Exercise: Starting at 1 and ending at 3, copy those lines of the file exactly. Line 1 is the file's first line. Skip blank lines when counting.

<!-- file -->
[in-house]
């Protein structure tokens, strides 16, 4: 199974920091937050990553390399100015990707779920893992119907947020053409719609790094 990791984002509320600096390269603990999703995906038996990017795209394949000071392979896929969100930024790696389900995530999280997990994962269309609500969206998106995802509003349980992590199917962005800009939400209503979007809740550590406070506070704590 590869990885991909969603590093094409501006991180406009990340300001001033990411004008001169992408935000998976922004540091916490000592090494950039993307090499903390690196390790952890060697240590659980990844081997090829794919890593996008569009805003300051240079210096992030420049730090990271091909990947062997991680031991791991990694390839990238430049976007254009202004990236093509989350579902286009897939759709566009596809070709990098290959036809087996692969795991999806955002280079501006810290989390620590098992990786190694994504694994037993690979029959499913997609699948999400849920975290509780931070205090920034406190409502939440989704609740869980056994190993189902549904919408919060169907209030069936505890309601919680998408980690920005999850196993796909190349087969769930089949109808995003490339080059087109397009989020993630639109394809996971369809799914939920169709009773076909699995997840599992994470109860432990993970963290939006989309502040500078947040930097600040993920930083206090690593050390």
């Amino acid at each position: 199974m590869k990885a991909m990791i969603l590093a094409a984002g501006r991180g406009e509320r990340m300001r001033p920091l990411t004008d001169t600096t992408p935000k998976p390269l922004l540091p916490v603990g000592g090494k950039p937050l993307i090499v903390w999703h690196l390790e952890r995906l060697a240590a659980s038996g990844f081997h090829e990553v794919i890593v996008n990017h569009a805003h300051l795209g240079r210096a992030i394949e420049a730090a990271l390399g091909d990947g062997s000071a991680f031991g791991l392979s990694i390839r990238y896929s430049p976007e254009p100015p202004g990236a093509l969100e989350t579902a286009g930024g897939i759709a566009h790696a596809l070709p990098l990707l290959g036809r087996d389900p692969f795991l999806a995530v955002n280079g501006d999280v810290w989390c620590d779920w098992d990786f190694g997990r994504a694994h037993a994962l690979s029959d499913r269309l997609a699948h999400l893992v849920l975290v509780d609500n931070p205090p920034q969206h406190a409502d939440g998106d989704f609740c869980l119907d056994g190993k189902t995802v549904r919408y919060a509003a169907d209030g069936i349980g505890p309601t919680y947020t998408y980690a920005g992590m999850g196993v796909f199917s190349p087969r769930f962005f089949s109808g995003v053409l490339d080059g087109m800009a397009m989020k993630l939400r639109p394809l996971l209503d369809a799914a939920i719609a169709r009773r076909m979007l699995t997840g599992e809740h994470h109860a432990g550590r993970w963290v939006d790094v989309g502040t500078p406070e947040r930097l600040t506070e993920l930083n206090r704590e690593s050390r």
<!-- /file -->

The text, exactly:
[in-house]
């Protein structure tokens, strides 16, 4: 199974920091937050990553390399100015990707779920893992119907947020053409719609790094 990791984002509320600096390269603990999703995906038996990017795209394949000071392979896929969100930024790696389900995530999280997990994962269309609500969206998106995802509003349980992590199917962005800009939400209503979007809740550590406070506070704590 590869990885991909969603590093094409501006991180406009990340300001001033990411004008001169992408935000998976922004540091916490000592090494950039993307090499903390690196390790952890060697240590659980990844081997090829794919890593996008569009805003300051240079210096992030420049730090990271091909990947062997991680031991791991990694390839990238430049976007254009202004990236093509989350579902286009897939759709566009596809070709990098290959036809087996692969795991999806955002280079501006810290989390620590098992990786190694994504694994037993690979029959499913997609699948999400849920975290509780931070205090920034406190409502939440989704609740869980056994190993189902549904919408919060169907209030069936505890309601919680998408980690920005999850196993796909190349087969769930089949109808995003490339080059087109397009989020993630639109394809996971369809799914939920169709009773076909699995997840599992994470109860432990993970963290939006989309502040500078947040930097600040993920930083206090690593050390």
């Amino acid at each position: 199974m590869k990885a991909m990791i969603l590093a094409a984002g501006r991180g406009e509320r990340m300001r001033p920091l990411t004008d001169t600096t992408p935000k998976p390269l922004l540091p916490v603990g000592g090494k950039p937050l993307i090499v903390w999703h690196l390790e952890r995906l060697a240590a659980s038996g990844f081997h090829e990553v794919i890593v996008n990017h569009a805003h300051l795209g240079r210096a992030i394949e420049a730090a990271l390399g091909d990947g062997s000071a991680f031991g791991l392979s990694i390839r990238y896929s430049p976007e254009p100015p202004g990236a093509l969100e989350t579902a286009g930024g897939i759709a566009h790696a596809l070709p990098l990707l290959g036809r087996d389900p692969f795991l999806a995530v955002n280079g501006d999280v810290w989390c620590d779920w098992d990786f190694g997990r994504a694994h037993a994962l690979s029959d499913r269309l997609a699948h999400l893992v849920l975290v509780d609500n931070p205090p920034q969206h406190a409502d939440g998106d989704f609740c869980l119907d056994g190993k189902t995802v549904r919408y919060a509003a169907d209030g069936i349980g505890p309601t919680y947020t998408y980690a920005g992590m999850g196993v796909f199917s190349p087969r769930f962005f089949s109808g995003v053409l490339d080059g087109m800009a397009m989020k993630l939400r639109p394809l996971l209503d369809a799914a939920i719609a169709r009773r076909m979007l699995t997840g599992e809740h994470h109860a432990g550590r993970w963290v939006d790094v989309g502040t500078p406070e947040r930097l600040t506070e993920l930083n206090r704590e690593s050390r």